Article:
SWEET JUSTICE by Ken Malovos, Legal Thriller, 461 pp., $12.95 (paperback) $3.99 (Kindle)
Author: Ken Malovos
Genre: Legal Mystery
private mediator and arbitrator. One night he is murdered. The police
focus on criminal defendants who appeared before him and past clients.
They also are interested in litigants who have appeared before him when
he was serving as an arbitrator. But progress is slow and the judge’s
daughter, Kathy Lamb, decides to investigate on her own. She makes
friends with David Powell, who is quite upset with Judge Tilson for an
intended arbitration award that favors his siblings in the division of
their parents’ estate. David is acquitted through the efforts of Mike
Zorich, trial lawyer. But Kathy finds out that her father had been
carrying on an affair with his court clerk for many years and she
suspects the clerk’s husband is the one who killed Judge Tilson. She is
right.Meanwhile, Judge Jim Hansen is still dealing with the ordeal of being
accused, arrested and charged with murder in the first degree of Alicia
Obregon, a woman who had been blackmailing him over an incident in
Amboise, France, 30 years ago, when he was accused of raping a fellow
student. The jury could not make up their mind and eventually the
prosecution decides not to retry him but to dismiss the charges. The
other judges in the courthouse shun him. He seeks help with a counselor.
He has not been truthful at his trial or with his wife. Further, he
threw a case before he became a judge, when he was a deputy district
attorney because of the fear of blackmail from Alicia Obregon. Anthony
Obregon, Alicia’s husband is then tried for her murder but he is
acquitted. It turns out that the husband of the woman who made the
charge of rape against Judge Hansen 30 years ago is responsible for
Mike Zorich is in the center of the effort to find the real
killers,who are eventually arrested, tried and convicted. Anthony
Obregon is the connection between the two cases as he was accused of
killing his own wife and he was asked to kill Judge Tilson, but refused
to do so. His information and the efforts of Kathy Lamb and Mike Zorich
lead to the righteous killers.
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Link to book on Amazon: https://www.amazon.com/Sweet-Justice-Mike-Zorich-Malovos/dp/1732917302/ref=sr_1_26?ie=UTF8&qid=1542662906&sr=8-26&keywords=sweet+justice.
Link to book on B&N: https://www.barnesandnoble.com/w/sweet-justice-ken-malovos/1129829794?ean=2940161748916.
What initially got you interested in writing?
I have always enjoyed writing. I did much better in writing examinations than multiple choice or true/false questions in high school and college. I am a lawyer and I write a lot for a living.
What genres do you write in?
I only write in the legal suspense/mystery genre.
What drew you to writing these specific genres?
I am a lawyer and have experience in both the criminal and civil law areas, so the legal genre came easily to me.
How did you break into the field?
I just started writing. It took me five years to write my first novel, Contempt of Court. After that the writing came easier and the novels came out quicker.
What do you want readers to take away from reading your works?
I hope they are happy and take away the joy of reading a good plot, a page turner. Maybe they have learned something about the legal profession or about human nature, that they did not know before.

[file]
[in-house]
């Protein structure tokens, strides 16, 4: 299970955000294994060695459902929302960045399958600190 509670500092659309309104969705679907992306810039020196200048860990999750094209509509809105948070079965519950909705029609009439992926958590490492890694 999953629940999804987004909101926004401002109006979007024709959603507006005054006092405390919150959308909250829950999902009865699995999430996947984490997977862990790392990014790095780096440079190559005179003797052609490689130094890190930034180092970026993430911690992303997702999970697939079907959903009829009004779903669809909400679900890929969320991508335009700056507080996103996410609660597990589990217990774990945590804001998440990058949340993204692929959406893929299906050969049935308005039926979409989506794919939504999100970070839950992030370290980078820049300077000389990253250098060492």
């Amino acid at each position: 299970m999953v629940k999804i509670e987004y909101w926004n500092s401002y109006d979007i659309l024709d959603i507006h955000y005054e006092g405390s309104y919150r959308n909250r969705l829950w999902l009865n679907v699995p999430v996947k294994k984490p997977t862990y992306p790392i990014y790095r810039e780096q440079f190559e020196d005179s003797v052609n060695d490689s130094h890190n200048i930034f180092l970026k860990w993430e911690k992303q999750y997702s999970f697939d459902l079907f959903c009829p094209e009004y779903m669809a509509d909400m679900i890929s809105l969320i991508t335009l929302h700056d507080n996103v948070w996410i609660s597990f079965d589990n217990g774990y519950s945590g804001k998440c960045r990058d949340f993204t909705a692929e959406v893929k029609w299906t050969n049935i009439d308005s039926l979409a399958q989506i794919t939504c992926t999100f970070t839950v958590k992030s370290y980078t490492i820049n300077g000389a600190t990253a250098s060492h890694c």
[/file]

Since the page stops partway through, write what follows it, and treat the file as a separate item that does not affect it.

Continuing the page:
What do you find most rewarding about writing?
The joy of sitting back and seeing the written word on paper. There is nothing as satisfying has a good day of writing. Time seems to fly by when I am in the writing “groove.”
What do you find most challenging about writing?
Finding the time to write in consecutive days. I work as an arbitrator and mediator, so my schedule does not always allow me to write on consecutive days. I tend to not remember some details, when I have been away from my manuscript for a long time. This means a lot of extra editing.
What advice would you give to people wanting to enter the field?
Just write. There is no substitute for writing. You don’t have to have a plan or a complete outline. In fact you don’t need an outline at all. Just write about something, anything, that interests you. Then ask for honest feedback from people you trust. Try to improve. A short story is a good place to start.
What type of books do you enjoy reading?
Mostly legal suspense and thrillers, of course. I am inspired by several authors in this genre and I love the subject matter.
Is there anything else besides writing you think people would find interesting about you?
Not much. As I mentioned above, I work as a mediator and arbitrator. So I spend a great deal of time trying to resolve cases before they go to court. In my earlier legal life, I was a trial lawyer, so it is rewarding to use my experience to help others resolve disputes short of trial.
What are the best ways to connect with you, or find out more about your work?
I have two websites, malovoslaw.com and kenmalovos.com that show my books. I talk about writing at both sites. Of course, any reader can always reach me by email. I love responding to readers.
years. He spent twelve years with the Public Defender’s Office and
twenty-five years as a business litigator. He now serves full-time as a
mediator and arbitrator. He has written three previous Mike Zorich
novels and has been recognized by Chanticleer Book Reviews as a First
Prize Category Winner in the legal genre of the Mystery and Mayhem
competition and as a finalist in the Thriller and Suspense competition.You can visit Ken’s website at https://kenmalovos.com/.